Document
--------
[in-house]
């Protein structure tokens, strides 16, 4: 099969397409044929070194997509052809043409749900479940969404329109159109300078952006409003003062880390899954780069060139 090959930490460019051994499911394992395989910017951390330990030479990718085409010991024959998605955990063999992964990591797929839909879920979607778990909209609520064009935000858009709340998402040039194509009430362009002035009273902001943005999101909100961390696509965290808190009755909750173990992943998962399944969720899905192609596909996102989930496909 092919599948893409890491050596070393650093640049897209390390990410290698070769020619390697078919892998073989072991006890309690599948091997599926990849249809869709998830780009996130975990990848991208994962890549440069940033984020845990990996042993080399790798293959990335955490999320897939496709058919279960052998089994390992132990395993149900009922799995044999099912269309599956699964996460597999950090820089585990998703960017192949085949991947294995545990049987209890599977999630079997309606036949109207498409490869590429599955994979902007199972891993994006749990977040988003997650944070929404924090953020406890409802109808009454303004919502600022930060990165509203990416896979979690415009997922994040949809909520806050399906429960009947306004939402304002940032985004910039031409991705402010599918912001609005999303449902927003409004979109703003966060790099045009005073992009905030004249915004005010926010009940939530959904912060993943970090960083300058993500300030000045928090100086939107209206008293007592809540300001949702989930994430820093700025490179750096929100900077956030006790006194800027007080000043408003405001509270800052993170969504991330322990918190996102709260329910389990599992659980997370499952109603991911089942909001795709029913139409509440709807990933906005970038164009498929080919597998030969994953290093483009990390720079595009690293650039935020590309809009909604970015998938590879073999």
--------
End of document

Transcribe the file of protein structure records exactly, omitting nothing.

[in-house]
């Protein structure tokens, strides 16, 4: 099969397409044929070194997509052809043409749900479940969404329109159109300078952006409003003062880390899954780069060139 090959930490460019051994499911394992395989910017951390330990030479990718085409010991024959998605955990063999992964990591797929839909879920979607778990909209609520064009935000858009709340998402040039194509009430362009002035009273902001943005999101909100961390696509965290808190009755909750173990992943998962399944969720899905192609596909996102989930496909 092919599948893409890491050596070393650093640049897209390390990410290698070769020619390697078919892998073989072991006890309690599948091997599926990849249809869709998830780009996130975990990848991208994962890549440069940033984020845990990996042993080399790798293959990335955490999320897939496709058919279960052998089994390992132990395993149900009922799995044999099912269309599956699964996460597999950090820089585990998703960017192949085949991947294995545990049987209890599977999630079997309606036949109207498409490869590429599955994979902007199972891993994006749990977040988003997650944070929404924090953020406890409802109808009454303004919502600022930060990165509203990416896979979690415009997922994040949809909520806050399906429960009947306004939402304002940032985004910039031409991705402010599918912001609005999303449902927003409004979109703003966060790099045009005073992009905030004249915004005010926010009940939530959904912060993943970090960083300058993500300030000045928090100086939107209206008293007592809540300001949702989930994430820093700025490179750096929100900077956030006790006194800027007080000043408003405001509270800052993170969504991330322990918190996102709260329910389990599992659980997370499952109603991911089942909001795709029913139409509440709807990933906005970038164009498929080919597998030969994953290093483009990390720079595009690293650039935020590309809009909604970015998938590879073999």